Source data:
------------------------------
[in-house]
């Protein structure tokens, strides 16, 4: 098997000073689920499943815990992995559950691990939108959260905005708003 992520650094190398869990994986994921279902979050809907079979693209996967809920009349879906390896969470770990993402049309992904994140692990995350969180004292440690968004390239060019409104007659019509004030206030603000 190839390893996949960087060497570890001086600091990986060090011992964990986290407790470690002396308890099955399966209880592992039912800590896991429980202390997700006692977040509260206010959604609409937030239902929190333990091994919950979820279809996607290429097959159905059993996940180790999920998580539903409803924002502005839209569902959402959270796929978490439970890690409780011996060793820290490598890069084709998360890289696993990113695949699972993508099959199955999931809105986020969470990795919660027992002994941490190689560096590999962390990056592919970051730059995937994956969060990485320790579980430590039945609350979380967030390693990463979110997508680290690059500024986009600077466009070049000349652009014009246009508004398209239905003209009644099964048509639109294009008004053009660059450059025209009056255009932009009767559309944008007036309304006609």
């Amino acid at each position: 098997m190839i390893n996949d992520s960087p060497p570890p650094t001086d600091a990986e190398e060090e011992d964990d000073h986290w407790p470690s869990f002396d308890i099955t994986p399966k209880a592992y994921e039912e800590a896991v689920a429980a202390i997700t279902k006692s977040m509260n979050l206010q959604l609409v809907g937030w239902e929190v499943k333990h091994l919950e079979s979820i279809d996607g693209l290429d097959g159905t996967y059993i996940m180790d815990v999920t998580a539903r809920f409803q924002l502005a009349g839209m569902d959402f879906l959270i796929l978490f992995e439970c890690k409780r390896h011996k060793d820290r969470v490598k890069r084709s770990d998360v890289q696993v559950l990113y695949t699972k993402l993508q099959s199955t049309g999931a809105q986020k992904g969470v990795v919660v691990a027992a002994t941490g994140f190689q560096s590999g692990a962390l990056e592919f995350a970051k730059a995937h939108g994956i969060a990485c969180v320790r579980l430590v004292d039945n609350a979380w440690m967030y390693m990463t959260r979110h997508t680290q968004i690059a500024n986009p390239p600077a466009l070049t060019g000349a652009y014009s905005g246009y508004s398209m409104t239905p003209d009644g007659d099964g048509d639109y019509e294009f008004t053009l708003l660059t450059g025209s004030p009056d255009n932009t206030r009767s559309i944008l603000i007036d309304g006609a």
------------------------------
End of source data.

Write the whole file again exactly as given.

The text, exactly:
[in-house]
């Protein structure tokens, strides 16, 4: 098997000073689920499943815990992995559950691990939108959260905005708003 992520650094190398869990994986994921279902979050809907079979693209996967809920009349879906390896969470770990993402049309992904994140692990995350969180004292440690968004390239060019409104007659019509004030206030603000 190839390893996949960087060497570890001086600091990986060090011992964990986290407790470690002396308890099955399966209880592992039912800590896991429980202390997700006692977040509260206010959604609409937030239902929190333990091994919950979820279809996607290429097959159905059993996940180790999920998580539903409803924002502005839209569902959402959270796929978490439970890690409780011996060793820290490598890069084709998360890289696993990113695949699972993508099959199955999931809105986020969470990795919660027992002994941490190689560096590999962390990056592919970051730059995937994956969060990485320790579980430590039945609350979380967030390693990463979110997508680290690059500024986009600077466009070049000349652009014009246009508004398209239905003209009644099964048509639109294009008004053009660059450059025209009056255009932009009767559309944008007036309304006609």
């Amino acid at each position: 098997m190839i390893n996949d992520s960087p060497p570890p650094t001086d600091a990986e190398e060090e011992d964990d000073h986290w407790p470690s869990f002396d308890i099955t994986p399966k209880a592992y994921e039912e800590a896991v689920a429980a202390i997700t279902k006692s977040m509260n979050l206010q959604l609409v809907g937030w239902e929190v499943k333990h091994l919950e079979s979820i279809d996607g693209l290429d097959g159905t996967y059993i996940m180790d815990v999920t998580a539903r809920f409803q924002l502005a009349g839209m569902d959402f879906l959270i796929l978490f992995e439970c890690k409780r390896h011996k060793d820290r969470v490598k890069r084709s770990d998360v890289q696993v559950l990113y695949t699972k993402l993508q099959s199955t049309g999931a809105q986020k992904g969470v990795v919660v691990a027992a002994t941490g994140f190689q560096s590999g692990a962390l990056e592919f995350a970051k730059a995937h939108g994956i969060a990485c969180v320790r579980l430590v004292d039945n609350a979380w440690m967030y390693m990463t959260r979110h997508t680290q968004i690059a500024n986009p390239p600077a466009l070049t060019g000349a652009y014009s905005g246009y508004s398209m409104t239905p003209d009644g007659d099964g048509d639109y019509e294009f008004t053009l708003l660059t450059g025209s004030p009056d255009n932009t206030r009767s559309i944008l603000i007036d309304g006609a």